Women in the Literary Market 1800-1900

Rosa Nouchette Carey, 1840-1909
horizontal rule
These letters, concerning Carey’s financial relationship with Bentley's, belie the stereotype of the frivolous lady scribbler. Insead, they show an assertive, business-minded author negotiating confidently with her publisher. Carey requests increased royalties ("one penny in the shilling") and stands her ground when Bentley offers her much less than she had asked for. Reminding Bentley of her long career as a novelist and her good reputation, she notes that she is "one of the most popular & steady selling writers of the present day." She complains about the timing of the cheap edition of her novel The Old Old Story. She also acknowledges receipt of 144.10.6 for her work.

horizontal rule
[Rosa Nouchette Carey. Autograph letters to Bentley’s, August 16, 1898, & February 5, 1897.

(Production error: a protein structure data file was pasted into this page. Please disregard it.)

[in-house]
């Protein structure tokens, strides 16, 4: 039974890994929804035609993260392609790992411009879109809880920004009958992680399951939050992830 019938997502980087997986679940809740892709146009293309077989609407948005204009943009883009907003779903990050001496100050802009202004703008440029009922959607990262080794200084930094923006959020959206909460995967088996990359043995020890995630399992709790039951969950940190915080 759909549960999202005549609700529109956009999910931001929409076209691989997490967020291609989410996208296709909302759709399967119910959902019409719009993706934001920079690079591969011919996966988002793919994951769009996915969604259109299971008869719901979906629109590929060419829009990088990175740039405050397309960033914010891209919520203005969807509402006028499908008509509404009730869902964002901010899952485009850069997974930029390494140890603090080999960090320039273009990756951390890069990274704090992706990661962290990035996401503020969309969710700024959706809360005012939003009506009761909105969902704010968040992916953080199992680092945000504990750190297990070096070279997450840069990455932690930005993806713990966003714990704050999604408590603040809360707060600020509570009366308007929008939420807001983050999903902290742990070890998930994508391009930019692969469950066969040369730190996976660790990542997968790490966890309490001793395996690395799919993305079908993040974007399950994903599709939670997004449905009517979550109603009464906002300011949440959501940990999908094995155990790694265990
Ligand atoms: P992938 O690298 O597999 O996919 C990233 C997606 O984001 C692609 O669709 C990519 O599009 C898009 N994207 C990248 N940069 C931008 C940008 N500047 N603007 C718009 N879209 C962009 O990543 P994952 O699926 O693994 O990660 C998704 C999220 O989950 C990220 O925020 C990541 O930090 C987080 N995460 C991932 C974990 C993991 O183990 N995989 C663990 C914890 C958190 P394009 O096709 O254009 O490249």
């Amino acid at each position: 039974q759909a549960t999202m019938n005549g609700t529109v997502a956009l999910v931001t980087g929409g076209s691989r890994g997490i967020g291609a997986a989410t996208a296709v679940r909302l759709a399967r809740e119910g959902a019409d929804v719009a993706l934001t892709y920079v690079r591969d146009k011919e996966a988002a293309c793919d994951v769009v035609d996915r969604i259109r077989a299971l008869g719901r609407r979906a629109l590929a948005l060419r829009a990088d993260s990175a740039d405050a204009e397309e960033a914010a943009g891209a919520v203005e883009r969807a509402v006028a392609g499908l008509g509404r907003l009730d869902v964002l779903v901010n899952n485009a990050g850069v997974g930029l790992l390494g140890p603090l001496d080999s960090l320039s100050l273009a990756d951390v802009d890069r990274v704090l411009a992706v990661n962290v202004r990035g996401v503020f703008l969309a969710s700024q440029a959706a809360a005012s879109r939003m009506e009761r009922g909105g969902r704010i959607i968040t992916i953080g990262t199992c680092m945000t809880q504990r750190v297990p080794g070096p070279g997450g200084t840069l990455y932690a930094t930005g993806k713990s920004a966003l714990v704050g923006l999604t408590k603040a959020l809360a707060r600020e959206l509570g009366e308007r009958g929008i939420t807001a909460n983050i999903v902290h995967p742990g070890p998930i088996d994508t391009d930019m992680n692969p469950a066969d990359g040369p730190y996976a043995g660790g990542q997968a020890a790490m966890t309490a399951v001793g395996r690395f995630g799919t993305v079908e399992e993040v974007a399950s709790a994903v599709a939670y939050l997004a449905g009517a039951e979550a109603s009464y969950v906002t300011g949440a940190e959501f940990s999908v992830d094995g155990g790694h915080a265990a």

horizontal rule

view image 1
view image 2

continue tour

introduction
early role models
entering the literary market
learned poets
getting into print
charlotte bronte and george eliot
sin and sensation
new women
education
journalism
activism
L.T. Meade
the three volume format
credits
home
Cornell University Division of Rare and Manuscript Collections Cornell University Library

Copyright 2002 Division of Rare & Manuscript Collections
2B Carl A. Kroch Library, Cornell University, Ithaca, NY, 14853
Phone Number: (607) 255-3530. Fax Number: (607) 255-9524

For reference questions, send mail to: rareref@cornell.edu
If you have questions or comments about the site, send mail to: webmaster.